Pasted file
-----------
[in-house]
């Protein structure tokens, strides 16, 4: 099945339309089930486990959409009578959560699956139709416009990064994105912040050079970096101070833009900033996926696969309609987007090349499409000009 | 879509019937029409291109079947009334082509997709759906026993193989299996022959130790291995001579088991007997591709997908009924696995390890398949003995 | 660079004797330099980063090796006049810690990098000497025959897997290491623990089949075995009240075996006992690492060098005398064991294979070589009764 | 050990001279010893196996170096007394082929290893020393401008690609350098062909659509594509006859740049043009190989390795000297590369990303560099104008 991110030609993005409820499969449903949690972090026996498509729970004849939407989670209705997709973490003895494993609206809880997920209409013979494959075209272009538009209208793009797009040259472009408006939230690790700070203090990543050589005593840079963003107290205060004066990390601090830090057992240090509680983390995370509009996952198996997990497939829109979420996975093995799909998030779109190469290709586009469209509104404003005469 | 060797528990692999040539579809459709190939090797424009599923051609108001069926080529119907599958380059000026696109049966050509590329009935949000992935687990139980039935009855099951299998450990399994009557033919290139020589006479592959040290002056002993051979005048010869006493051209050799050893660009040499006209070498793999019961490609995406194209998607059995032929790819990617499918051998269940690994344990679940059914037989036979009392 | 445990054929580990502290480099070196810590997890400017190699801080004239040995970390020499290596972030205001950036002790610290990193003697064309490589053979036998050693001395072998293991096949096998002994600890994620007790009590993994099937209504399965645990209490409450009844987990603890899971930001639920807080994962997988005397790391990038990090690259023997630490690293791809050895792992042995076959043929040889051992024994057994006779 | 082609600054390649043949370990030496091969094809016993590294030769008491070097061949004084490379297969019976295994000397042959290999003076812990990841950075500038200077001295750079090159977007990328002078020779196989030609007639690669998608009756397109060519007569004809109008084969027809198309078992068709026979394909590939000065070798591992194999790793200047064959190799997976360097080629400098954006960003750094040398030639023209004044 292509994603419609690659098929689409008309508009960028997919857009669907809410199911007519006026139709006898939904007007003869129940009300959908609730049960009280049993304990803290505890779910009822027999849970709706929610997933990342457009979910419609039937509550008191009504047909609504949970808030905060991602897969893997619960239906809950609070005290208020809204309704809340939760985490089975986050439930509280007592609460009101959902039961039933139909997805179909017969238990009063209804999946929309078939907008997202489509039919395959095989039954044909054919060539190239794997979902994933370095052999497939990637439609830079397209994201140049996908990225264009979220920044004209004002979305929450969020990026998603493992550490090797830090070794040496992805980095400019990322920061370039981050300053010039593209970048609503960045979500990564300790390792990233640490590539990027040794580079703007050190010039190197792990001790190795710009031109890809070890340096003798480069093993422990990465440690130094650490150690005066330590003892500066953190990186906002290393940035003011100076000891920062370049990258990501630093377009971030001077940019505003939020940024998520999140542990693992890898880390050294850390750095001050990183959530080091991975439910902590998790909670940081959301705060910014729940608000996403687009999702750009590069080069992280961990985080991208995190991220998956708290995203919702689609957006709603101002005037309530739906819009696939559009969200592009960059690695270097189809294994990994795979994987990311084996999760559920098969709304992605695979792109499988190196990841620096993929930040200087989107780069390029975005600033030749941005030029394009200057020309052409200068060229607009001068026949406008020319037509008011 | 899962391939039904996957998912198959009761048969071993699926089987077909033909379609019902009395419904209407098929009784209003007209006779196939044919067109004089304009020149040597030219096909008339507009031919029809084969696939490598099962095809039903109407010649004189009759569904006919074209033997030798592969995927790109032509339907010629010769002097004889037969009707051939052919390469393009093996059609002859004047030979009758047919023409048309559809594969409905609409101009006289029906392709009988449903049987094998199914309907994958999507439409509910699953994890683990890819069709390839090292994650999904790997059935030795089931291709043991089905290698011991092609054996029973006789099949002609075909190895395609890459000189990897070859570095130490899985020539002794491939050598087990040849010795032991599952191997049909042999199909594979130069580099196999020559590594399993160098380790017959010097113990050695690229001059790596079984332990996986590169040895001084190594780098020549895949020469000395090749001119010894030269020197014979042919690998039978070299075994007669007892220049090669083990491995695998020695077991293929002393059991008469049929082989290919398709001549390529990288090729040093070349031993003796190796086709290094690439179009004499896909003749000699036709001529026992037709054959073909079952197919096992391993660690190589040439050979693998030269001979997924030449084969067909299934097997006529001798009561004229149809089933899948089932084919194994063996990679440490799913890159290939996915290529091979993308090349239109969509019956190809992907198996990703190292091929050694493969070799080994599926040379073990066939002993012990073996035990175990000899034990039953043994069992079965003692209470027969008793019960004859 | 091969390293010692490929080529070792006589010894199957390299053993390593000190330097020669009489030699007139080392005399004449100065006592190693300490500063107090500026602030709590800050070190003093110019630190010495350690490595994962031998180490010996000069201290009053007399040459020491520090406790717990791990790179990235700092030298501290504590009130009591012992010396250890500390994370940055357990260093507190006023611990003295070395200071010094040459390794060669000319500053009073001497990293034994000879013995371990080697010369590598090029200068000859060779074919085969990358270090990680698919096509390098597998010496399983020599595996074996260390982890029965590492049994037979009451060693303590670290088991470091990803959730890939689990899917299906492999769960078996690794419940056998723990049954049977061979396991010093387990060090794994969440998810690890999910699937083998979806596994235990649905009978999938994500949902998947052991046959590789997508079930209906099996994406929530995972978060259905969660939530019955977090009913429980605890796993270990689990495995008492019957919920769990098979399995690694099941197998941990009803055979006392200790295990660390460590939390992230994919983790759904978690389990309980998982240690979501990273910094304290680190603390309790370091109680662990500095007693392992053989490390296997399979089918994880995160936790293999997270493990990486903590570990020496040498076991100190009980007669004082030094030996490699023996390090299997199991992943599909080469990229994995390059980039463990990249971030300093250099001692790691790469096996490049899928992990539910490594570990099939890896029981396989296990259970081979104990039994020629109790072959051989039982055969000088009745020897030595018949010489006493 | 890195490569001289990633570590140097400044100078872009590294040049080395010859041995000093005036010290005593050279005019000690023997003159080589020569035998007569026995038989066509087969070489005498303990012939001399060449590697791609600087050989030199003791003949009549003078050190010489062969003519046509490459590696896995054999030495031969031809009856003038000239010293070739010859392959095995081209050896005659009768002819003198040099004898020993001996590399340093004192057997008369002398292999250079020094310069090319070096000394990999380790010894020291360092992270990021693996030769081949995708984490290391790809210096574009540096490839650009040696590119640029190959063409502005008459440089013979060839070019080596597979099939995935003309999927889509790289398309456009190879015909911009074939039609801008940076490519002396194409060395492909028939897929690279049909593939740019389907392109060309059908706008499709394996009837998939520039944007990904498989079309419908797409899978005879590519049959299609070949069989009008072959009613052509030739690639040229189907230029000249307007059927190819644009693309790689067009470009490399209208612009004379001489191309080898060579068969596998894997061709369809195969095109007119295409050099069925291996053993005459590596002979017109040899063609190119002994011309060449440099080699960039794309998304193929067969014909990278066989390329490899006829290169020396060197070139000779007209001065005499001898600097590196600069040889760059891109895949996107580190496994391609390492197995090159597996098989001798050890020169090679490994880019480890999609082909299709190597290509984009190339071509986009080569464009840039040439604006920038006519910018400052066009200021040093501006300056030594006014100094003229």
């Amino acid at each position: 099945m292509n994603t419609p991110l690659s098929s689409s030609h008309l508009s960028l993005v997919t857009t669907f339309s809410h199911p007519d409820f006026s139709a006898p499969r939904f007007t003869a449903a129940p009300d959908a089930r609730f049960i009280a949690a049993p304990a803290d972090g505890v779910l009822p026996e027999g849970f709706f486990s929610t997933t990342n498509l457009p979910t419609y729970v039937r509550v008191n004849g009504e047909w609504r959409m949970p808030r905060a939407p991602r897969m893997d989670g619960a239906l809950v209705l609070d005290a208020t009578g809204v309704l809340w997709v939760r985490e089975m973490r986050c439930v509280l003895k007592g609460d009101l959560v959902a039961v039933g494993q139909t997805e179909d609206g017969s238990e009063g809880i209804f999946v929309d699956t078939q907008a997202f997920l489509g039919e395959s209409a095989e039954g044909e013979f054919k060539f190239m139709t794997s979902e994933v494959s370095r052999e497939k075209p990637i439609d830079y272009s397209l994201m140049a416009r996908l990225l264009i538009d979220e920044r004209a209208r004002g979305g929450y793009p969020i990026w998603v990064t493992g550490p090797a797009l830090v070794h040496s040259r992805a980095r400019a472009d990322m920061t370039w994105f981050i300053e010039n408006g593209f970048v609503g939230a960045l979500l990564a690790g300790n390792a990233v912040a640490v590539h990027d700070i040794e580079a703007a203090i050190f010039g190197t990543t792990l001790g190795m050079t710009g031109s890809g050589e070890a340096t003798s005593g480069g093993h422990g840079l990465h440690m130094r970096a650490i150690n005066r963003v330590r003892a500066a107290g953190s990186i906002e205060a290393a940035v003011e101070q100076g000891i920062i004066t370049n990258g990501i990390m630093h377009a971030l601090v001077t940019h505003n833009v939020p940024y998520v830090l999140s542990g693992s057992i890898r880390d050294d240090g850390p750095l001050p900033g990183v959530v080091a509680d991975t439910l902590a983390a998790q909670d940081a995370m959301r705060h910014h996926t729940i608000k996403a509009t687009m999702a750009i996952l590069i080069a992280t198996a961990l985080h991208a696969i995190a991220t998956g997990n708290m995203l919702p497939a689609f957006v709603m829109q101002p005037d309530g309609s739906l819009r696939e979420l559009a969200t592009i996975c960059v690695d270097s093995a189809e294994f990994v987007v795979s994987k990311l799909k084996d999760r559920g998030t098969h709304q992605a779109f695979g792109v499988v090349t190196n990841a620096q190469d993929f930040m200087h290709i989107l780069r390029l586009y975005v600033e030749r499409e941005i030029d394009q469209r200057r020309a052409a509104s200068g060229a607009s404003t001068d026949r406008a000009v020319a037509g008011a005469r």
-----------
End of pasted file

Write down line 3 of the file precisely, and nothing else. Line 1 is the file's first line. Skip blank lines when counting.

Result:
């Amino acid at each position: 099945m292509n994603t419609p991110l690659s098929s689409s030609h008309l508009s960028l993005v997919t857009t669907f339309s809410h199911p007519d409820f006026s139709a006898p499969r939904f007007t003869a449903a129940p009300d959908a089930r609730f049960i009280a949690a049993p304990a803290d972090g505890v779910l009822p026996e027999g849970f709706f486990s929610t997933t990342n498509l457009p979910t419609y729970v039937r509550v008191n004849g009504e047909w609504r959409m949970p808030r905060a939407p991602r897969m893997d989670g619960a239906l809950v209705l609070d005290a208020t009578g809204v309704l809340w997709v939760r985490e089975m973490r986050c439930v509280l003895k007592g609460d009101l959560v959902a039961v039933g494993q139909t997805e179909d609206g017969s238990e009063g809880i209804f999946v929309d699956t078939q907008a997202f997920l489509g039919e395959s209409a095989e039954g044909e013979f054919k060539f190239m139709t794997s979902e994933v494959s370095r052999e497939k075209p990637i439609d830079y272009s397209l994201m140049a416009r996908l990225l264009i538009d979220e920044r004209a209208r004002g979305g929450y793009p969020i990026w998603v990064t493992g550490p090797a797009l830090v070794h040496s040259r992805a980095r400019a472009d990322m920061t370039w994105f981050i300053e010039n408006g593209f970048v609503g939230a960045l979500l990564a690790g300790n390792a990233v912040a640490v590539h990027d700070i040794e580079a703007a203090i050190f010039g190197t990543t792990l001790g190795m050079t710009g031109s890809g050589e070890a340096t003798s005593g480069g093993h422990g840079l990465h440690m130094r970096a650490i150690n005066r963003v330590r003892a500066a107290g953190s990186i906002e205060a290393a940035v003011e101070q100076g000891i920062i004066t370049n990258g990501i990390m630093h377009a971030l601090v001077t940019h505003n833009v939020p940024y998520v830090l999140s542990g693992s057992i890898r880390d050294d240090g850390p750095l001050p900033g990183v959530v080091a509680d991975t439910l902590a983390a998790q909670d940081a995370m959301r705060h910014h996926t729940i608000k996403a509009t687009m999702a750009i996952l590069i080069a992280t198996a961990l985080h991208a696969i995190a991220t998956g997990n708290m995203l919702p497939a689609f957006v709603m829109q101002p005037d309530g309609s739906l819009r696939e979420l559009a969200t592009i996975c960059v690695d270097s093995a189809e294994f990994v987007v795979s994987k990311l799909k084996d999760r559920g998030t098969h709304q992605a779109f695979g792109v499988v090349t190196n990841a620096q190469d993929f930040m200087h290709i989107l780069r390029l586009y975005v600033e030749r499409e941005i030029d394009q469209r200057r020309a052409a509104s200068g060229a607009s404003t001068d026949r406008a000009v020319a037509g008011a005469r």